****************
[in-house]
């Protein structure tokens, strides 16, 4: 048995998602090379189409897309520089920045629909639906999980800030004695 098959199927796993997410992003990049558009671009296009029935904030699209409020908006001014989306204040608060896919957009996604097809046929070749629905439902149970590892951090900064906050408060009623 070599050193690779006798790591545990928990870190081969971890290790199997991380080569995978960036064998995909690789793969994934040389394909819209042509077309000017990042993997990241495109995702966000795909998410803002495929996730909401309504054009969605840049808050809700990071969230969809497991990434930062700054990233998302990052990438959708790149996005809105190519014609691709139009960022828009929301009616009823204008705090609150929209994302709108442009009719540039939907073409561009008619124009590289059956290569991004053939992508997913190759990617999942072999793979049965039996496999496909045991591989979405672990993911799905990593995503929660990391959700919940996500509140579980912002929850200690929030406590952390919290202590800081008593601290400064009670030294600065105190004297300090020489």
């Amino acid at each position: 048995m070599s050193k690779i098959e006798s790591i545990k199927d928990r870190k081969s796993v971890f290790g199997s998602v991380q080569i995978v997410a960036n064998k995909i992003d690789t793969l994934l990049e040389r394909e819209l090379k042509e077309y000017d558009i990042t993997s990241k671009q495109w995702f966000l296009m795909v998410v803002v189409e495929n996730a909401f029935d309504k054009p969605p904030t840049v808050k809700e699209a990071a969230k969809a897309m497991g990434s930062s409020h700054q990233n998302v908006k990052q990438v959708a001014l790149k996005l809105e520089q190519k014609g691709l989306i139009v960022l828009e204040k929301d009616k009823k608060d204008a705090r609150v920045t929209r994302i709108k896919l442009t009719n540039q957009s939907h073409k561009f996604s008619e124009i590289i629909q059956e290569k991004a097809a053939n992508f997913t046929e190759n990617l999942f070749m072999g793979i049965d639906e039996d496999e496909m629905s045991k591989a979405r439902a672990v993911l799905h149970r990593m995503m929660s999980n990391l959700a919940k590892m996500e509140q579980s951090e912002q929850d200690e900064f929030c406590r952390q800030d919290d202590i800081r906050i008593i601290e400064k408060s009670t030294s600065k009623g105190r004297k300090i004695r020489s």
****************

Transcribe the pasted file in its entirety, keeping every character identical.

[in-house]
């Protein structure tokens, strides 16, 4: 048995998602090379189409897309520089920045629909639906999980800030004695 098959199927796993997410992003990049558009671009296009029935904030699209409020908006001014989306204040608060896919957009996604097809046929070749629905439902149970590892951090900064906050408060009623 070599050193690779006798790591545990928990870190081969971890290790199997991380080569995978960036064998995909690789793969994934040389394909819209042509077309000017990042993997990241495109995702966000795909998410803002495929996730909401309504054009969605840049808050809700990071969230969809497991990434930062700054990233998302990052990438959708790149996005809105190519014609691709139009960022828009929301009616009823204008705090609150929209994302709108442009009719540039939907073409561009008619124009590289059956290569991004053939992508997913190759990617999942072999793979049965039996496999496909045991591989979405672990993911799905990593995503929660990391959700919940996500509140579980912002929850200690929030406590952390919290202590800081008593601290400064009670030294600065105190004297300090020489």
């Amino acid at each position: 048995m070599s050193k690779i098959e006798s790591i545990k199927d928990r870190k081969s796993v971890f290790g199997s998602v991380q080569i995978v997410a960036n064998k995909i992003d690789t793969l994934l990049e040389r394909e819209l090379k042509e077309y000017d558009i990042t993997s990241k671009q495109w995702f966000l296009m795909v998410v803002v189409e495929n996730a909401f029935d309504k054009p969605p904030t840049v808050k809700e699209a990071a969230k969809a897309m497991g990434s930062s409020h700054q990233n998302v908006k990052q990438v959708a001014l790149k996005l809105e520089q190519k014609g691709l989306i139009v960022l828009e204040k929301d009616k009823k608060d204008a705090r609150v920045t929209r994302i709108k896919l442009t009719n540039q957009s939907h073409k561009f996604s008619e124009i590289i629909q059956e290569k991004a097809a053939n992508f997913t046929e190759n990617l999942f070749m072999g793979i049965d639906e039996d496999e496909m629905s045991k591989a979405r439902a672990v993911l799905h149970r990593m995503m929660s999980n990391l959700a919940k590892m996500e509140q579980s951090e912002q929850d200690e900064f929030c406590r952390q800030d919290d202590i800081r906050i008593i601290e400064k408060s009670t030294s600065k009623g105190r004297k300090i004695r020489s």